As if there weren't enough going on in the nation's capital, there's a looming deadline this week to fund the government. Without passing some kind of spending bill by midnight on Friday, we'd see the latest in a series of government shutdown.
By all appearances, that outcome now appears unlikely, and a massive new spending package is taking shape. But as is always the case with these kinds of bills, members are cutting deals of varying sizes and significance, throwing all sorts of provisions into the broader bill.
Politico reported yesterday, for example, on some significant new changes to health care taxes.
Congress is expected to permanently repeal three major health industry taxes that were supposed to help pay for Obamacare in a final year-end spending agreement, in a big win for the health care industry.
Lawmakers have agreed to ax the Cadillac tax on pricey employer plans, a 2.3 percent tax on medical devices and a health insurance fee, four individuals familiar with the talks confirmed to POLITICO on Monday.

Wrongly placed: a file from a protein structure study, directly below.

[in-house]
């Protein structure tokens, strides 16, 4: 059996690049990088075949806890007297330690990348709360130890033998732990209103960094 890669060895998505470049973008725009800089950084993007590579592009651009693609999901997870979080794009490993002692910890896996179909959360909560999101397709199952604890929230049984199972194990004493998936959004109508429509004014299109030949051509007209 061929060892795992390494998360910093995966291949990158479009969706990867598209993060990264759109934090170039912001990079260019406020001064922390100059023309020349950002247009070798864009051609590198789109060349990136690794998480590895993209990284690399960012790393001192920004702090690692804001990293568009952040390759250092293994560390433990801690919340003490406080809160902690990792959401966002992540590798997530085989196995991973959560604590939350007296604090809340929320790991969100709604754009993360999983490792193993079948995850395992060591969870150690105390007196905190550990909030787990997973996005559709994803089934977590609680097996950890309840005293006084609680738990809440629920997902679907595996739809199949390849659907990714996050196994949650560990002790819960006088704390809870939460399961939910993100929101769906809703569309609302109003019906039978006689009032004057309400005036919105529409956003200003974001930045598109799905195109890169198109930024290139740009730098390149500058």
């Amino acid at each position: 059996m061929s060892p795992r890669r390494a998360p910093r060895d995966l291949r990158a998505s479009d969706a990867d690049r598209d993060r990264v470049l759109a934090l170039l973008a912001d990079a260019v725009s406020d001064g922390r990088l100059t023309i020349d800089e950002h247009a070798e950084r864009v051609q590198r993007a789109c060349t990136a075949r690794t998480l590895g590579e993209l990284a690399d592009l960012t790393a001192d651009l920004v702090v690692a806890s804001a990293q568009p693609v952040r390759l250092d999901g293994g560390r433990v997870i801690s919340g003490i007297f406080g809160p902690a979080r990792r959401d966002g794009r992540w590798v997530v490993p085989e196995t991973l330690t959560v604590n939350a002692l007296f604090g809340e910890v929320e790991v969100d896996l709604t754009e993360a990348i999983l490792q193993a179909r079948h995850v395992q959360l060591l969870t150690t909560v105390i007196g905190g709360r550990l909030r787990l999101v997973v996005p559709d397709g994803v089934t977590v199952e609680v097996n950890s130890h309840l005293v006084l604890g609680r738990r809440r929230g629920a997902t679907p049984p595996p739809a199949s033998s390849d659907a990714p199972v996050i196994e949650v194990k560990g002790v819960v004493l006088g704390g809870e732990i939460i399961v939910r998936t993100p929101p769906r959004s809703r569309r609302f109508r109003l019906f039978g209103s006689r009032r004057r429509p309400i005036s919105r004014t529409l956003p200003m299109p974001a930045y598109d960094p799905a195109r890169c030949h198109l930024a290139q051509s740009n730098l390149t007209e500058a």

The excise tax on high-cost health plans -- generally known as the "Cadillac tax" -- is one of those unpopular ideas that wonks love because it's based on sound policymaking. It wasn't yet implemented, though, and now it never will be.
How do lawmakers intend to offset the costs of scrapping these taxes, each of which were expected to bring in considerable amounts of revenue? No one has any idea. By all appearances, they'll just add the costs to the deficit.
And while I can appreciate why no one's ever characterized health care tax policy as "click bait," let's not brush past these developments too quickly. During the fight over the Affordable Care Act in 2009 and 2010, many of its critics on the right demanded that every penny of "Obamacare" be fully paid for. Democrats took the challenge seriously, made difficult and politically unpopular trade-offs, and after months of work, embraced a series of measures designed to address systemic costs and not add to the deficit.
Those measures, of course, included policies such as the individual mandate and revenue drives such as the "Cadillac tax" and the medical-device tax. A decade later, those Democratic efforts now appear to have served no purpose: Congress has left the spending in place, but it's also chipped away at the policies designed to pay for the reform law.
Looking ahead, as both parties eye significant health care changes, this approach portends trouble.